Case Study: Data Science Consulting
Let’s now get practical. Let me show you what I did for my business, which provides data science products and consulting. I run ulam.ai, where I provide data science consulting. Together with my team, I also build the content generation platform Contentyze with our own machine learning algorithm.
I run both a YouTube channel and a Medium blog. Writing is my preferred method of communication, but I still want to run a YouTube channel. Because YouTube is usually more quickly indexed by Google and other search engines, it lets my target audience discover my content faster. I also tend to create videos around texts I’ve posted on Medium, so it doesn’t take much more time than if I were just to create a blog post by itself.
In my writing, I approach two audiences: potential clients for my products and potential co-workers (as you might know, hiring a great team can also be a pain). That’s why I split my content into two streams. Pieces related to learning data science and machine learning compose one stream, and the other is a technological and marketing perspective on AI developments. To some extent, these niches intersect and complement each other, and I often have people interested in both angles of my content.
From the perspective of my potential customer, like a tech or marketing executive, both streams show my expertise and the quality of products I provide. Explaining concepts and creating educational material often positions you as an expert in a particular niche.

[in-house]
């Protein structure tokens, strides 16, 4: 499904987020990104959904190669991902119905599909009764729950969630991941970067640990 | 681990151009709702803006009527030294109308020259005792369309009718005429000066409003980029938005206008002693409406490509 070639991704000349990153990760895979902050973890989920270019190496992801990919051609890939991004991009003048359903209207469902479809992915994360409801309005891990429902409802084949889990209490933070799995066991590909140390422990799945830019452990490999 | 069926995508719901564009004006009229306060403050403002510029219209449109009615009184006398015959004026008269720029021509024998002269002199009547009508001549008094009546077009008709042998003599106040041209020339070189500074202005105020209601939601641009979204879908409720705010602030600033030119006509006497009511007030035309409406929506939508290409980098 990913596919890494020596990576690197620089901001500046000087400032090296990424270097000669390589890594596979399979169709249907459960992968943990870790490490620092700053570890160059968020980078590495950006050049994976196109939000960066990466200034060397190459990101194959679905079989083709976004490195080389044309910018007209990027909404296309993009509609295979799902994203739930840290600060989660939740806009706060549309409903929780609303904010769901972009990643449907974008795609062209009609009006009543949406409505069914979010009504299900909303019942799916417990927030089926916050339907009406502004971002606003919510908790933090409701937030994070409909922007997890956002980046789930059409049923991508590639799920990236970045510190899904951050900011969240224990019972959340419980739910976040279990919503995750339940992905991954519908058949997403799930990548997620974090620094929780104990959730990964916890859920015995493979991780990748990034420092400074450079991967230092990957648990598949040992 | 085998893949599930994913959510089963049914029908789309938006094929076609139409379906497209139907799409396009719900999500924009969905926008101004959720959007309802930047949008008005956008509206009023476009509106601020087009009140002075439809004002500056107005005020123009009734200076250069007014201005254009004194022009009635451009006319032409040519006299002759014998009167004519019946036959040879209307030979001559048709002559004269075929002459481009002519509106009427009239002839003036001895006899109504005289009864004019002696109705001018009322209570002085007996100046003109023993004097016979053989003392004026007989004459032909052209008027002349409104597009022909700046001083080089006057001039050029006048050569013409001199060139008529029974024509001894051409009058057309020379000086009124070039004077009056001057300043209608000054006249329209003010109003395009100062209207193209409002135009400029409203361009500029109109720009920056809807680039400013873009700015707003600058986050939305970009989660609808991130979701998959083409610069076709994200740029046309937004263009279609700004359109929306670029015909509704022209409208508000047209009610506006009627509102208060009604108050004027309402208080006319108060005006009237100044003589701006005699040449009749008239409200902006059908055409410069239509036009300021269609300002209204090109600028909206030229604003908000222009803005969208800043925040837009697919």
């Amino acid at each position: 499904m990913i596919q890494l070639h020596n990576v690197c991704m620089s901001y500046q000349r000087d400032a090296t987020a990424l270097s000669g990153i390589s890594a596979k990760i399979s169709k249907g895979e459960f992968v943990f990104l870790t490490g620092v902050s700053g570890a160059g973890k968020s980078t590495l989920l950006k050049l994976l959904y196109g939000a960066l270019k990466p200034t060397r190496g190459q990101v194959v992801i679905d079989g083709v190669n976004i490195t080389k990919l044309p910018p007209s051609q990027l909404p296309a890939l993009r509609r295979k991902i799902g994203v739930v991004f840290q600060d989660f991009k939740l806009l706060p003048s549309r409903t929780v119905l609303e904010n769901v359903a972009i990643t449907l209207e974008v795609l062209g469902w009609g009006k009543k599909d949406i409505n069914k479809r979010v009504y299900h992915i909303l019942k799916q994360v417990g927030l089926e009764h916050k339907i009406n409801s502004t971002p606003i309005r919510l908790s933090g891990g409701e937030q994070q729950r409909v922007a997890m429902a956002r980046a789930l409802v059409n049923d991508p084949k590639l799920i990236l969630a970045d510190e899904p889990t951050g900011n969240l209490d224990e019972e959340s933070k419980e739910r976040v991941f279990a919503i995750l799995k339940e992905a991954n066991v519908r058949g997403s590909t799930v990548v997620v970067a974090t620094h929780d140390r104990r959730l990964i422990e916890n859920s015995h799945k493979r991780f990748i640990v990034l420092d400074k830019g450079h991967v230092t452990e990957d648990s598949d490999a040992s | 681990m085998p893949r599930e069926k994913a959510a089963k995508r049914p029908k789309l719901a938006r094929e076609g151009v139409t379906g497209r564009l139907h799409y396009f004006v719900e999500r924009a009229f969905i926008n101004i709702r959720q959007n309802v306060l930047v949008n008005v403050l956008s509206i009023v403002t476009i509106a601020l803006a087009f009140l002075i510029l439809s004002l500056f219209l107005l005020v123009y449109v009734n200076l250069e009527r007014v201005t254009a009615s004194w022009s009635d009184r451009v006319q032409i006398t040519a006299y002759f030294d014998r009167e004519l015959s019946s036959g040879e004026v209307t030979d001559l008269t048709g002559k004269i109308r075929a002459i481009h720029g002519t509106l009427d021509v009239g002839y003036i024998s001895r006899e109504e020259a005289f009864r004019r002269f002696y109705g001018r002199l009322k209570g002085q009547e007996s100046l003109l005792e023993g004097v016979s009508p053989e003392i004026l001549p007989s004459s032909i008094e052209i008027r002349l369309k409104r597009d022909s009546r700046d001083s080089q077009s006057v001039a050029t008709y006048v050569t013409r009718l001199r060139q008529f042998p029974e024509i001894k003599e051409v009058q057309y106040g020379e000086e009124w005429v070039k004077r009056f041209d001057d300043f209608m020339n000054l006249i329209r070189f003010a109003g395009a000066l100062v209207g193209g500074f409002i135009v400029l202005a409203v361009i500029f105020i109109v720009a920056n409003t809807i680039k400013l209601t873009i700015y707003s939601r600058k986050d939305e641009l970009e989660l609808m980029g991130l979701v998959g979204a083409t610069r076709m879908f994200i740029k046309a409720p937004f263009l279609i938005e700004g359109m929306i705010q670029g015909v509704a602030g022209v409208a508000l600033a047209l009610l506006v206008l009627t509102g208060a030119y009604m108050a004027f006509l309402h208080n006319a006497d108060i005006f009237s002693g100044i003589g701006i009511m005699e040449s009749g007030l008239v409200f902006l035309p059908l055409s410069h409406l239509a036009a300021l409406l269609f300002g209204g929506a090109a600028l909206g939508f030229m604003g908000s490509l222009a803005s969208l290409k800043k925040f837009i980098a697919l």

When it comes to distribution, I post all my blog posts on Medium and then repost some on related blogs like my data science website, Data Science Rush, where I collect educational material about data science. Social media is also essential in the distribution process. I use Facebook, LinkedIn, and Twitter to provide links to my content and drive engagement from the audience. In particular, LinkedIn is perfect for building an audience because it supplies much more organic traffic than other social platforms. Don’t be afraid to publish posts daily.
Finally, I have an email newsletter to keep track of my audience across multiple platforms, I use ConvertKit, which is a great tool for managing subscription forms and tracking them. Everything I publish features a call to action for subscribing to my email newsletter, and potential customers can also subscribe on my website. The newsletter is often the easiest way for people to start engaging with your brand.
Who Is Content Marketing for?
Content marketing is a marketing tool for everybody, really. It’s also the cheapest way to start with marketing. And there are no downsides. Content that you put online might work for you years from now since great content tends to live longer. Thanks to articles I’ve published, interesting people get in touch with me regularly. Together, we’ve created great partnerships, from business deals to guest posting or podcasts. Without content marketing, I wouldn’t be where I am today with my business.
Another thing to remember is that you don’t need to have a product to start with content. You can grow your audience in anticipation of the future releases and begin building your position within a specific niche. So don’t wait — start building your content channel now. Doing so will greatly help you in all your future work.